“Nevergreen” in the Rockies



I have already blogged about this amazing place, but wanted to make one more comment. This is a photograph of my favourite place in the Rocky Mountains. Chris has a better photograph of it than I do. But she will have to post her own blog. (Yes I am jealous). I loved the fact that the sun was coming out and flooding this small island with light.

This  island is a spiritual place for the Stoney Nakoda First Nation, or more properly, Ĩyãħé Nakoda First Nation who believe mountains are physical representations of their ancestors. The Indigenous people have 8,000 years plus of ecological knowledge of the lake and island. They knew the land and creatures and organisms on it intimately. As a result they knew long ago that it was important for the area to be burned from time to time. They practiced controlled burns, long before modern conservationists and ecologists realized their importance. It is surprising how often traditional knowledge of Indigenous people, disregarded by whites for centuries, and dismissed as superstition or foolishness, has proved to be right.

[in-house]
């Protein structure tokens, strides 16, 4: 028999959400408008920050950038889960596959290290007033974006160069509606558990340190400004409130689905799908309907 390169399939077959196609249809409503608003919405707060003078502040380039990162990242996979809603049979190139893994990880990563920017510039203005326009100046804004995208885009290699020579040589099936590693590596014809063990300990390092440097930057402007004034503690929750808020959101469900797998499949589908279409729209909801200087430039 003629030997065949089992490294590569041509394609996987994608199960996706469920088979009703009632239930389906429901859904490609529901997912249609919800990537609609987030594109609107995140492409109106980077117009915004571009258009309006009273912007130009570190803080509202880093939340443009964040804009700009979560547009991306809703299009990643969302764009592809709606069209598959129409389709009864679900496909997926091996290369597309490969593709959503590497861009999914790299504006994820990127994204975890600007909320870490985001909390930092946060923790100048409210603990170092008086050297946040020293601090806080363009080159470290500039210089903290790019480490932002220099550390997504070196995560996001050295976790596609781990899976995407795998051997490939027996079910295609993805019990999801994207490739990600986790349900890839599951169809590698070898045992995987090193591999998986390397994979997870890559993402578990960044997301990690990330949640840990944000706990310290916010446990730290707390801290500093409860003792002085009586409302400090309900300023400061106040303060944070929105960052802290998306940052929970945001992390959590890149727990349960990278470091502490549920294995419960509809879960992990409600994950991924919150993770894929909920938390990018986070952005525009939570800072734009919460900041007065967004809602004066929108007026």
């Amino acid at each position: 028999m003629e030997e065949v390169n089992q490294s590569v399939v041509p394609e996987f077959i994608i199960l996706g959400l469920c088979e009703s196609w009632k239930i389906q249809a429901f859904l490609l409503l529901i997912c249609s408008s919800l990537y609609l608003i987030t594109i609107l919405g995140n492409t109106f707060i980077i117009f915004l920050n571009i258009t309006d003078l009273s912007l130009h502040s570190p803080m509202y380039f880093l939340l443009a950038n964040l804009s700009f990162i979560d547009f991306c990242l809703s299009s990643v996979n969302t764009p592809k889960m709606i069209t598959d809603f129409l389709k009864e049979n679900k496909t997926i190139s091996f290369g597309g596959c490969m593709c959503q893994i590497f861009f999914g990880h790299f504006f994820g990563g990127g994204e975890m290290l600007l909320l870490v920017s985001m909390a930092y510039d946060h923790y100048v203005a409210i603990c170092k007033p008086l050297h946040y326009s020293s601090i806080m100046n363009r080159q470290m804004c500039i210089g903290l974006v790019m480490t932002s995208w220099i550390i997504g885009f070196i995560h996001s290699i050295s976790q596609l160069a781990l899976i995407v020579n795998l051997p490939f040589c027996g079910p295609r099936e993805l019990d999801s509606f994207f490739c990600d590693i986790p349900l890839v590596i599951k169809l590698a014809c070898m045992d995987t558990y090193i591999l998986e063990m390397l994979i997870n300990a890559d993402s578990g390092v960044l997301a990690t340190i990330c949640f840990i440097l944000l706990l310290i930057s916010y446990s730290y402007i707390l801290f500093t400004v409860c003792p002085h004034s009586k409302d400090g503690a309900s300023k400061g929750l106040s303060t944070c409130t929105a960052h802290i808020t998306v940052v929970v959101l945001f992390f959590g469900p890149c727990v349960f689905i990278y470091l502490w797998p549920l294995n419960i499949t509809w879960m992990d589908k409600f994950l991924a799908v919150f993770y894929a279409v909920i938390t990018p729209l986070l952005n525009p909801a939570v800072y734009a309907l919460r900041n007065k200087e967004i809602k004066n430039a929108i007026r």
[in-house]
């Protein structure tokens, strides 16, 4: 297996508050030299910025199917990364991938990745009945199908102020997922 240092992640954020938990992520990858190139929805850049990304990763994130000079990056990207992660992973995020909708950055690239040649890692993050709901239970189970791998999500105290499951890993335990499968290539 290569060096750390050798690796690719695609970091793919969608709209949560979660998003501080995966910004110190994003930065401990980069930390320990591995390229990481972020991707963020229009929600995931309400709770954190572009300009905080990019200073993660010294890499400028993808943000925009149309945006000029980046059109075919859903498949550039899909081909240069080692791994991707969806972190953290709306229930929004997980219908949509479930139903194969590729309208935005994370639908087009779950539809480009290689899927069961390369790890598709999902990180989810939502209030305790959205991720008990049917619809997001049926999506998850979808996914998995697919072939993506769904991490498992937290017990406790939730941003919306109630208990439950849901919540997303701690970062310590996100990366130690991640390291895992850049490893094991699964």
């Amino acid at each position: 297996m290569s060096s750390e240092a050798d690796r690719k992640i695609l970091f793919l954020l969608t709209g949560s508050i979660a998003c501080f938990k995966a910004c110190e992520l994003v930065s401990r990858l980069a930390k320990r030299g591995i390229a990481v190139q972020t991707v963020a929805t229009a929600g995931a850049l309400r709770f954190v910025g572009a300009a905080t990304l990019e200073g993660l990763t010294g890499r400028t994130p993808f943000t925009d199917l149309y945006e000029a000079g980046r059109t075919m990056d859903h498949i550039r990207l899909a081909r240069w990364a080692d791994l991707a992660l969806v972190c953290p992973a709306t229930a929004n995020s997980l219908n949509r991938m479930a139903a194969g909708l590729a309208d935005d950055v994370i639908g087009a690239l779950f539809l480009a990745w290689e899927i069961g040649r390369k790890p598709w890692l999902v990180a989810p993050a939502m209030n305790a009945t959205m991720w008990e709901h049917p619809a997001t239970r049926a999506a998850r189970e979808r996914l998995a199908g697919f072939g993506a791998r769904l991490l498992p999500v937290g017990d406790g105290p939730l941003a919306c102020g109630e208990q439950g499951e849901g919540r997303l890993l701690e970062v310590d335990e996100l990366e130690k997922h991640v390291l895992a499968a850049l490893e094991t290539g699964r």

As we saw throughout the Rockies we saw massive devastation caused by Mountain Pine beetles. Everywhere in this area the forest were largely red and green. Even on this tiny island, some have called the “Jewel of Jasper” and some have said is the most beautiful place in the Rocky Mountains, you can see the red trees that should be “evergreen”. Well they will never be green again! I wonder how soon all the trees on this tiny island are red. I hate to think of it. Until recent times when the twin forces of climate change and a lack of burns created perfect conditions for the Mountain Pine beetle they existed in the west but never posed pestilential problems as they do now. Because Indigenous people practiced regular controlled burns and did not cause climate change they never had a problem with Mountain Pine Beetles. Now they are a serious problem and it is all thanks to forces unleashed by modern white society.

Policies of non-Indigenous people have led, Indigenous people believe, to a lack of balance in nature. The natural balance is out of whack. Nature needs to be healed. We need a new attitude to nature. No let me rephrase that. We need an old attitude to nature. An attitude that respects nature, rather than seeing it as a resource to plunder.

Non-indigenous people, who for so long thought they  were better than Indigenous people, and as the Eagles said, “raped the land, ” and “put up a bunch of ugly boxes, and called it paradise,” have a lot answer for. Or as they also said, “Call it paradise, and kiss it good-bye.”

The fact that Spirit Island is surrounded on three sides by the same mountain range is very rare and makes it particularly significant to the Ĩyãħé Nakoda (Stoney Nakoda) people.

The island is called Spirit Island. I love that name.  They call this area, for good reason, the Hall of the Gods. What will they call it when the trees die? I suggest never green.


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